Farmers have carefully manicured their farmlands for generations. They bulldoze bush, drain wetlands and plant crops as close to the roads as local bylaws allow, all to make field operations most efficient.

But is all the time, effort, and expense devoted to eliminating every square foot of wasteland in the producer’s financial best interests?

Studies spearheaded by Paul Galpern, a landscape ecologist at the University of Calgary, and others from Europe suggest that the pursuit of open, drained, rectangular fields costs farmers money.

Power of Nature. Galpern says that if producers want to leverage the power of nature, they have to be prepared to accept messy fields. He defines messy fields as those that are not just solid crop from edge to edge. It also contains those annoying uncultivated patches of wetlands, trees, and grasslands.

“Farmers worry that there are going to be places where the bad guys live, where the pests hang out, as well as reservoirs for weeds,” Galpern says.

“We don’t have any strong evidence that those features are actually bad for fields. We only have some evidence that they’re slightly positive for yield.

“They provide ecosystem services, the things that nature gives to people to help them. This could be [providing habitat for] the predators, the natural enemies of crop pests that hang out in that patch of trees, that bit of grass, or near that wetland. It could also be the bees that nest in the ground, where the plow doesn’t reach, that pollinate the crop.”

There are all kinds of studies done around the world but primarily focused on Europe, showing how diverse landscapes of crops, trees, meadows, and wetlands contain far higher numbers and varieties of wild pollinators and predators than ones that are dominated by monocultures.

Not only do diverse landscapes produce slightly higher yields, they provide enhanced biological pest control, reducing the need to rely as much on insecticides.

Places to hang out. “If you grow crops that are helped by increased numbers of bees and predator insects to improve your yields, you also have to think about the surrounding landscapes that they need to survive,” Galpern says. “Maybe they need places in your field where they can hang out and complete parts of their lifecycle. Perhaps they need a place where they can overwinter, or need a certain kind of food that might grow beside your crop, not in it.”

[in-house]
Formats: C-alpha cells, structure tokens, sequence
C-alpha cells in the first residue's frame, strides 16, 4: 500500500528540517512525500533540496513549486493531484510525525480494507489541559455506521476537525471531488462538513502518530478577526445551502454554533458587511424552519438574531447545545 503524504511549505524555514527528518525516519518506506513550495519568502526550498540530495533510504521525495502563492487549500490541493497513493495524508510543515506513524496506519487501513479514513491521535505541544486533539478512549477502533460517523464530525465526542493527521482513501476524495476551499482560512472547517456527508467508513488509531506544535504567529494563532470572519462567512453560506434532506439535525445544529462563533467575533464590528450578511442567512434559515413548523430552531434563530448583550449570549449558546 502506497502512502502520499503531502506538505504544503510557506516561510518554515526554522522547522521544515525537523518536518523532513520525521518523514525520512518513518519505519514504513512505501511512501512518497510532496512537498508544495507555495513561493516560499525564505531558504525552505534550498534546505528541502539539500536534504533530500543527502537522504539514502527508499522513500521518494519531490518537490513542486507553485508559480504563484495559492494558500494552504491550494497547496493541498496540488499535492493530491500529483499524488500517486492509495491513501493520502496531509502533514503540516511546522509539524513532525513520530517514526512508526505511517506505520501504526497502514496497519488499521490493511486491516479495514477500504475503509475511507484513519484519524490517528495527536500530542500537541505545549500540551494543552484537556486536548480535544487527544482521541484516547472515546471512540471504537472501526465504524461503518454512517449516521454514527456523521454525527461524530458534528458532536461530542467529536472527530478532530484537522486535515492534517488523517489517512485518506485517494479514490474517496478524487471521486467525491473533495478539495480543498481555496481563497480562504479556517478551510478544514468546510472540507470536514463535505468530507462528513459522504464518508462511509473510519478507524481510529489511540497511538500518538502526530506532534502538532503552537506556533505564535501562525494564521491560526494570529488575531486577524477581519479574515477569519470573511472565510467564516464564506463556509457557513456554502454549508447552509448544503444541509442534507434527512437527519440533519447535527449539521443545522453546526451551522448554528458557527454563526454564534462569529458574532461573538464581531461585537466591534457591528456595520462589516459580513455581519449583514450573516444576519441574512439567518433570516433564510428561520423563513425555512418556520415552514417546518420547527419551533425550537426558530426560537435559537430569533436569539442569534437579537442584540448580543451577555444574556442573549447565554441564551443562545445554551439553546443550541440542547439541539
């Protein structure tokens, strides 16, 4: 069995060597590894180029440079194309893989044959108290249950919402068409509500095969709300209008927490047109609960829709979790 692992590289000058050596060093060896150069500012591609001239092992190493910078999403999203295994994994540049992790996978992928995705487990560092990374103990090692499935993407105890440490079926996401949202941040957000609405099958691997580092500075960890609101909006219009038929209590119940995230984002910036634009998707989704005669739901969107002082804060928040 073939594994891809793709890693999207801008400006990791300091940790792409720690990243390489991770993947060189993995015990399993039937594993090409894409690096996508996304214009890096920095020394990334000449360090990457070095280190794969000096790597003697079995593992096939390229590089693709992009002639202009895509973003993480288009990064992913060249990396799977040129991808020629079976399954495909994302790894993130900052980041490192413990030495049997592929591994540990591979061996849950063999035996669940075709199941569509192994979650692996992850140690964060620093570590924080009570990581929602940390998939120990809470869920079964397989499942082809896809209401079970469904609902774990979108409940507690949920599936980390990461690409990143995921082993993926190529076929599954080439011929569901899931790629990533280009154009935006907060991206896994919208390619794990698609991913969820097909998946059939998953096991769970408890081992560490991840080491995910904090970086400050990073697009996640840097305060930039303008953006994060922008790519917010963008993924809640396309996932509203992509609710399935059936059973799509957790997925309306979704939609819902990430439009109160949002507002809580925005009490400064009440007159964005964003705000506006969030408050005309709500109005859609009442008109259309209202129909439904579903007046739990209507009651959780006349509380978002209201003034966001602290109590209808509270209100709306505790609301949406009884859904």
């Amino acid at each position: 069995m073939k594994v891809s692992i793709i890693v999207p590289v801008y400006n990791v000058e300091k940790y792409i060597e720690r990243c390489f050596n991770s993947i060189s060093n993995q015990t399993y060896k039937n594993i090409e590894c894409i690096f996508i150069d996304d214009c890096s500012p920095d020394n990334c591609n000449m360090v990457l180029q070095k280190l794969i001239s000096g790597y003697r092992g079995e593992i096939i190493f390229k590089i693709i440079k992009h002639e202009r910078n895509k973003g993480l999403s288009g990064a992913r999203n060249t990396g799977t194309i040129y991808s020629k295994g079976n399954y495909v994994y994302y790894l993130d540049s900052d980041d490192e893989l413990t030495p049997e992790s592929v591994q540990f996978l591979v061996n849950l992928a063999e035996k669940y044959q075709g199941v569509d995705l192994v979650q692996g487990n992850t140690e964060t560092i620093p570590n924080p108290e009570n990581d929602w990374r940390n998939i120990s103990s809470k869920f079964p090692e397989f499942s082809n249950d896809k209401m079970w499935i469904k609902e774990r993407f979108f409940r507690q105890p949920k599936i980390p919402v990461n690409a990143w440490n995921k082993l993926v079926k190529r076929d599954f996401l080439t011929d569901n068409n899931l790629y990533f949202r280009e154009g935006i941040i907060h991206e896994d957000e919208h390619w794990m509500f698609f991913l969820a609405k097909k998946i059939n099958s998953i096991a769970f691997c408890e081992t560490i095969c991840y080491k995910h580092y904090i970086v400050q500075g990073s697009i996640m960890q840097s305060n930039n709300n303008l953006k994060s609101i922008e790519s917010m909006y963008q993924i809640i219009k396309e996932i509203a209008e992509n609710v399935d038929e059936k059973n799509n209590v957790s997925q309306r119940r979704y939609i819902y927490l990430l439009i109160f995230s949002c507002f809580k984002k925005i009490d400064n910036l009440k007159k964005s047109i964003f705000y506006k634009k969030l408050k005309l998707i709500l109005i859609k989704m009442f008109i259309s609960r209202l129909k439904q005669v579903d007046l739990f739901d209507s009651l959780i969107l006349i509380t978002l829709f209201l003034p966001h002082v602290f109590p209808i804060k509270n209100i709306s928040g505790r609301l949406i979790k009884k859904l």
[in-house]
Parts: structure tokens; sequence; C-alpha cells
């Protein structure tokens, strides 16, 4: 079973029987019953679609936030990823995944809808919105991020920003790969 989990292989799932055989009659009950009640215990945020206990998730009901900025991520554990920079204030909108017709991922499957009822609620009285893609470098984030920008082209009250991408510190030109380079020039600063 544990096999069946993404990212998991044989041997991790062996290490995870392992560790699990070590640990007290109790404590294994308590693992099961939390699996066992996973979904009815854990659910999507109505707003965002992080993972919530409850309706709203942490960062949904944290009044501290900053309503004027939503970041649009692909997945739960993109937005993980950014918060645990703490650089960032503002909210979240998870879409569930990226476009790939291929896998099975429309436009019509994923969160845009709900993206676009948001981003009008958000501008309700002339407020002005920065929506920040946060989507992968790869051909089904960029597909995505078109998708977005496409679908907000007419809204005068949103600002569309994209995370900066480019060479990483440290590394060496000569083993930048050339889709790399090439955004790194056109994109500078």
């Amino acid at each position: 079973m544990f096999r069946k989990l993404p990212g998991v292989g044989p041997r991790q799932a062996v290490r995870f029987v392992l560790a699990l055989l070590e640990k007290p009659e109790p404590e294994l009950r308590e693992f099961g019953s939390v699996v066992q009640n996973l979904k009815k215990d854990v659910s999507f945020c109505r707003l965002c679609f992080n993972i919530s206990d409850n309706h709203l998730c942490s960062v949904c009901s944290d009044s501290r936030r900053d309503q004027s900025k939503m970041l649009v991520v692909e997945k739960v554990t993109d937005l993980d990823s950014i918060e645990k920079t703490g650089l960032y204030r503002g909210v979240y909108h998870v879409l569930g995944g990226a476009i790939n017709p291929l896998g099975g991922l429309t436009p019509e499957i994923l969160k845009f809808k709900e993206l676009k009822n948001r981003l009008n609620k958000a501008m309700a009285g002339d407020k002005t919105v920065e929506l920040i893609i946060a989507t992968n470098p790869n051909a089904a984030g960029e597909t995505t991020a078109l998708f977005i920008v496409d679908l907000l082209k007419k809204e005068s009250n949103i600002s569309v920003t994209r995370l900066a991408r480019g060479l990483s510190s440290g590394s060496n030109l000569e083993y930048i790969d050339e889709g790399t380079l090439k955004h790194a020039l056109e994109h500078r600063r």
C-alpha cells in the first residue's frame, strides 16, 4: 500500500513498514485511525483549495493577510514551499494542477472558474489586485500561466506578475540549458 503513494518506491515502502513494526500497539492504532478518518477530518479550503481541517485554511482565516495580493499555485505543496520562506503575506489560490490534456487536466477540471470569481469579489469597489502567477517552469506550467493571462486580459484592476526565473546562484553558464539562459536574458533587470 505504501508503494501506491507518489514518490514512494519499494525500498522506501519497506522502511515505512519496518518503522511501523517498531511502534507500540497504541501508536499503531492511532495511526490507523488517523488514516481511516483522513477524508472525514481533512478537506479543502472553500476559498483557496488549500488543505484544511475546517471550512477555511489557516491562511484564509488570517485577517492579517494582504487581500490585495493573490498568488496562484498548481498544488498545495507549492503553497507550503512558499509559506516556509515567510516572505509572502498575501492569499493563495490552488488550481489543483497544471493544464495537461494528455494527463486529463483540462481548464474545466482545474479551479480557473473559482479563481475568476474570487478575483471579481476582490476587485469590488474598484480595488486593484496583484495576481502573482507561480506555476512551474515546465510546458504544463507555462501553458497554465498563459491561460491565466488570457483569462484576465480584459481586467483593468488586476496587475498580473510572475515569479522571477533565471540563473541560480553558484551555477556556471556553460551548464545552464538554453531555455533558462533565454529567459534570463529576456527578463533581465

Many of the 300-plus species of wild bees that live in Alberta, for example, rely on the pothole wetlands that are common in many fields on the Prairies. They not only provide nesting habitat, but they also contain flowering plants that provide a food source.

Paul Galpern’s research is trying to quantify the benefits that the hundreds of varieties of native bees, spiders, and beetles are providing to farmers.

While large bees can fly significant distances looking for food, smaller bees and predator insects like spiders and beetles cannot.

So if more of your field is within easy commuting distance of the messy spots that these insects need, the greater the impact they can provide.

The flip side is true, too, Galpern adds. The further you move the messy bits or habitat away from your crop, the further you force them to fly or walk to their needed destination.

Large fields and the ability to drive machinery a long way without turning provides great efficiency returns to farmers.

So the big question researchers are trying to determine, like Galpern at the University of Calgary, and Laurel Thompson at Lakeland College in Vermillion, Alberta, is whether the economic advantages of the messy spots outweigh the efficiency returns of larger open fields.

Aggregate data from crop insurance records show they definitely do on a region-wide basis.

“Our pilot study showed this pattern of higher yields, more seeds in your canola pods, when you are closer to wetland areas than when you’re far away,” Galpern says.  “The explanation for this could be that the bees or other animals that are living in their wetland are providing ecological services. It could also be a moisture-related issue, but it ultimately comes down to wetlands are providing some services to the crop.”

Currently, Galpern and Thompson are conducting studies to precisely quantify how distance from wetlands or other messy areas impact yields.

In the end, they hope to determine how much of this benefit is due to higher soil moisture, and how much of it is due to the wetlands providing habitat to beneficial insects.

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